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Energy Alternatives II: Non-renewables & renewables.

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Presentation on theme: "Energy Alternatives II: Non-renewables & renewables."— Presentation transcript:

1 Energy Alternatives II: Non-renewables & renewables

2 Non-renewables: fossil fuels There is no global shortage of fossil fuels –Petroleum: 50+ years left –Coal: hundreds of years –Natural gas: decades FF are easy to find, mine & consume FF prices are quite low Distributional issues Price issues Environmental issues

3 There is still lots of oil around the world

4 The problem remains: who has it, who wants it, and how will it get from one to the other

5 1 trillion cu. meters gas = 6.29 billion bbl oil There’s also quite a bit of natural gas: about one trillion barrels of oil equivalent

6 1 billion metric tons coal = 2.45-4.9 billion bbl oil And a lot of coal: 2-4 trillion barrels of oil equivalent

7 In principle, fossil fuel supplies are not a serious problem In practice, it appears that they are (or will be)

8 Nor can the political implications be ignored Even if oil is not really scarce, perception creates myths, and myths can lead to conflict Even if climate change proves not to be a problem, there’s still a lot of pollution from ff And cheap energy fosters growing demand, which has to be supplied somehow We’ll return to these points next week

9 What about energy alternatives? Hydroelectricity Geothermal Fuel cells Ocean energy Fusion Biomass Wind Solar Hydrogen Global oil use = 500 trillion liters/year

10 And don’t forget how compact & convenient ff are

11 What should we look for in energy alternatives? Reduce vulnerability, increase flexibility Be environmentally-friendly or “green” Be cost-effective & efficient Be sustainable over the long-term Not introduce major lifestyle disruptions Not generate intractable waste problems Not solve one problem only to create others Not introduce intractable social problems

12 Hydroelectricity is one very effective & wide- spread renewable energy source

13 Its total potential is limited and large dams are not without environmental & social impacts Total global electrical production = 20,000 TWh/yr.

14 In theory, geothermal is widespread & could provide heat & electricity Energy in Iceland

15 In practice, again, accessible geothermal reservoirs are limited, and recent efforts to fracture bedrock to release geothermal heat appeared to cause earthquakes, leading to cancellation of projects in Switzerland & California

16 The oceans offer almost limitless energy potential Wave energy power—note the very high energy potential in the North Atlantic, off the Irish coast: the Saudi Arabia of waves! So far, various technologies have not panned out or proven economical—but that could change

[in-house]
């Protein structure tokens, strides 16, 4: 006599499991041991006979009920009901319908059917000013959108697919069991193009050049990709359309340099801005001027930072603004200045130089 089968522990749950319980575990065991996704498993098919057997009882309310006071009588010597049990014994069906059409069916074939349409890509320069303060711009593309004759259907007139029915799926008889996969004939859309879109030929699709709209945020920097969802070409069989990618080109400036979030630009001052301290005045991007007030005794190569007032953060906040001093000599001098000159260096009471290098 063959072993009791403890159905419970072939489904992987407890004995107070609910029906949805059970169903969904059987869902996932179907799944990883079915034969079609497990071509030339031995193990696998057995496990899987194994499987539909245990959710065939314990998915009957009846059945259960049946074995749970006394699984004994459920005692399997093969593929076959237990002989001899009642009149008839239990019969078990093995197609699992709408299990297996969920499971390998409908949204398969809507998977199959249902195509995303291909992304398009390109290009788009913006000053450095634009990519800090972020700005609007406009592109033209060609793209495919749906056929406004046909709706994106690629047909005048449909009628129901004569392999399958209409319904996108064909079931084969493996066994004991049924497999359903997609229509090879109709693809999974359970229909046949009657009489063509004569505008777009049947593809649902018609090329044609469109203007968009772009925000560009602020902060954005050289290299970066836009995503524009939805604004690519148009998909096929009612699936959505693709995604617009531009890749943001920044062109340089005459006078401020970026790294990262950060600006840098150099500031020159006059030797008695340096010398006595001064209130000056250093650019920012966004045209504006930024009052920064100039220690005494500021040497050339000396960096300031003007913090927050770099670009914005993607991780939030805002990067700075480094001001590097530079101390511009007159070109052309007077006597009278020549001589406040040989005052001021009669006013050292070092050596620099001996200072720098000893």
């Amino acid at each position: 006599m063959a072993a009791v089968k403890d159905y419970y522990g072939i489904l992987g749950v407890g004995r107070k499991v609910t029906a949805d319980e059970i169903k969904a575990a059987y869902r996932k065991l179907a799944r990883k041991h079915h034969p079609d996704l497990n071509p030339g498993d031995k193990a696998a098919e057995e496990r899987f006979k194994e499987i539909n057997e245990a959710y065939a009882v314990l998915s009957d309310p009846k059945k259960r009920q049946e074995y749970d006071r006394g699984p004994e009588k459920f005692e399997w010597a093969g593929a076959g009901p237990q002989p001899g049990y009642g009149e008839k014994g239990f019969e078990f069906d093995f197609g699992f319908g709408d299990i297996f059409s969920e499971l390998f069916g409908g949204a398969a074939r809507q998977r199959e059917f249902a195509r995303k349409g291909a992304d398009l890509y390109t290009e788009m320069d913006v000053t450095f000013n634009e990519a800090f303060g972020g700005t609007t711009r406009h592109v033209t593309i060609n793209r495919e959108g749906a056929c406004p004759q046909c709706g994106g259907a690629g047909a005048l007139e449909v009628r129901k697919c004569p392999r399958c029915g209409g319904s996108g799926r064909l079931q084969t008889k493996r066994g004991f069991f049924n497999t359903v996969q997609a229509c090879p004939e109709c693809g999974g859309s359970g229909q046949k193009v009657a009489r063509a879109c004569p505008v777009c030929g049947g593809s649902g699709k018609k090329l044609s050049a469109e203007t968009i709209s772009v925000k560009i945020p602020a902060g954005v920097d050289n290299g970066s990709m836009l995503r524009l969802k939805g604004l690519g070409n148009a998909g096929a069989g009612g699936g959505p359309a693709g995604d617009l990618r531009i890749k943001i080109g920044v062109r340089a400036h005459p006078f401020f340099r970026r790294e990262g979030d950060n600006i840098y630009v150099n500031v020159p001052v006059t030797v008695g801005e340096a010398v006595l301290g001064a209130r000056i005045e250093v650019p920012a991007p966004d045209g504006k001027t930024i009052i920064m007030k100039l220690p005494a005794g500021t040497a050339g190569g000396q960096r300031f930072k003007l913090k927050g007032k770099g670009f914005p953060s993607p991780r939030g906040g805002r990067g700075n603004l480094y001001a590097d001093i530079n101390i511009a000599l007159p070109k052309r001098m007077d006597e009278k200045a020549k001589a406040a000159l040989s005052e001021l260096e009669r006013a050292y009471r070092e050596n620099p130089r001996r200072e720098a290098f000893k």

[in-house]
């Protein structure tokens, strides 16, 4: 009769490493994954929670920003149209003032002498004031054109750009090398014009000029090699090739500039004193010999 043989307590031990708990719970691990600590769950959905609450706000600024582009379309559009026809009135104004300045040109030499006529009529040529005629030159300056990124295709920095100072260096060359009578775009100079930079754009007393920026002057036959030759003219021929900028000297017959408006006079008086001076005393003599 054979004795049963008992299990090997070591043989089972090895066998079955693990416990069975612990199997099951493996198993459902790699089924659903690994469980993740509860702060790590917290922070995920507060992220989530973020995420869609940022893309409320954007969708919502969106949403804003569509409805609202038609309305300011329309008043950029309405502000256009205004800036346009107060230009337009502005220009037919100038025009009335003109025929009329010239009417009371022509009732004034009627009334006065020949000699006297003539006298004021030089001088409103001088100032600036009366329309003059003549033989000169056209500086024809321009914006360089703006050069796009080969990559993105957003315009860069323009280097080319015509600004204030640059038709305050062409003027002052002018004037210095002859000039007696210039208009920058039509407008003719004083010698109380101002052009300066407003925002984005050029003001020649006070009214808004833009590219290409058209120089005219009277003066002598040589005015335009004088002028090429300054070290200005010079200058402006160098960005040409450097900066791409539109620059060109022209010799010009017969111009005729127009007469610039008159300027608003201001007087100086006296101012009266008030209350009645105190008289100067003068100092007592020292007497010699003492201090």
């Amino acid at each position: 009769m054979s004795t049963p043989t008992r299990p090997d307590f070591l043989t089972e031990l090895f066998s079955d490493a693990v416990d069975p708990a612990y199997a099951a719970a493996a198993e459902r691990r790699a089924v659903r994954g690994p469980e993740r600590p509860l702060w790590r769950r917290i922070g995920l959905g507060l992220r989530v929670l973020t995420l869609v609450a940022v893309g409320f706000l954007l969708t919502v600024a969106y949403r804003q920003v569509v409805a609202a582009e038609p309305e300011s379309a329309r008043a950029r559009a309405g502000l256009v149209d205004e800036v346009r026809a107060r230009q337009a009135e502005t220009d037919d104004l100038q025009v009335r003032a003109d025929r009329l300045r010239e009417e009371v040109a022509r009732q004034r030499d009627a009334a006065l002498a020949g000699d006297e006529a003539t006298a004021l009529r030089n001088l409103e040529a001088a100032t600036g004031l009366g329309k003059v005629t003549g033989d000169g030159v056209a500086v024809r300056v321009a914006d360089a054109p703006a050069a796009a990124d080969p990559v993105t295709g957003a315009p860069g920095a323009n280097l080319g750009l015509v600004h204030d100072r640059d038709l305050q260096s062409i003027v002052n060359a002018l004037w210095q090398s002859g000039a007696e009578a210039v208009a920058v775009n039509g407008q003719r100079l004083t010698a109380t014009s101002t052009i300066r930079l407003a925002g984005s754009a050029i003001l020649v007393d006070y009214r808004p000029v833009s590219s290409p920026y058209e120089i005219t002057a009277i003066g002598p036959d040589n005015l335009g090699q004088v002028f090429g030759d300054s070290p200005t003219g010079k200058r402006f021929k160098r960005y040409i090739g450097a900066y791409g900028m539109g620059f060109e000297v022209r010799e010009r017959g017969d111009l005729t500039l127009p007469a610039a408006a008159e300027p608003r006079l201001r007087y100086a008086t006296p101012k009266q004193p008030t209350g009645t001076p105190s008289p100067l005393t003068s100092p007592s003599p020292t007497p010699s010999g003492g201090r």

17 It might also be possible to use ocean temperature differences to produce heat much like refrigerators No commercial-scale systems yet…

18 Fuel cells can generate electricity directly, but require a fuel source to drive electricity production. A few small test plants appear to be in operation

19 But fusion is always 50 years in the future And there’s always fusion The fuel source is virtually unlimited

20 Fusion reactors will involve very complex designs, and they will be very expensive Depending on fuel, they could also generate considerable amounts of radioactive materials

21 Biomass conversion involves chemical reduction into liquid fuels, which is already being done on a very large scale in the U.S. & Brazil Depending on source, it might displace food production (as with corn ethanol).

22 Solar energy is plentiful but diffuse, and must be collected, concentrated & stored

23 It can be used to heat or boil water, the latter to generate steam

24 Built onto buildings, on as part of the structure, it can generate electricity

25 Global production of solar PV cells is growing, while cost is dropping But solar is diurnal, at best, and some kind of storage system is required for times when it is not available

26 There is a lot of wind energy potential, especially out in the oceans

27 Wind is variable and diffuse and must be backed up by some other electrical source (could solar & wind back up each other?)

28 Wind resources are widely available

29 Costs of wind are decreasing, capacity is growing, but so is the average size of turbines. These tend to be quite noisy & to kill birds, and there is growing opposition to them

30 What about hydrogen? Solar in the desert could be used to make hydrogen, which could be piped to cities.

31 Mtoe Technological progress projection

32 This is one optimistic electrical generation projection—note that it is only electricity; liquids not included

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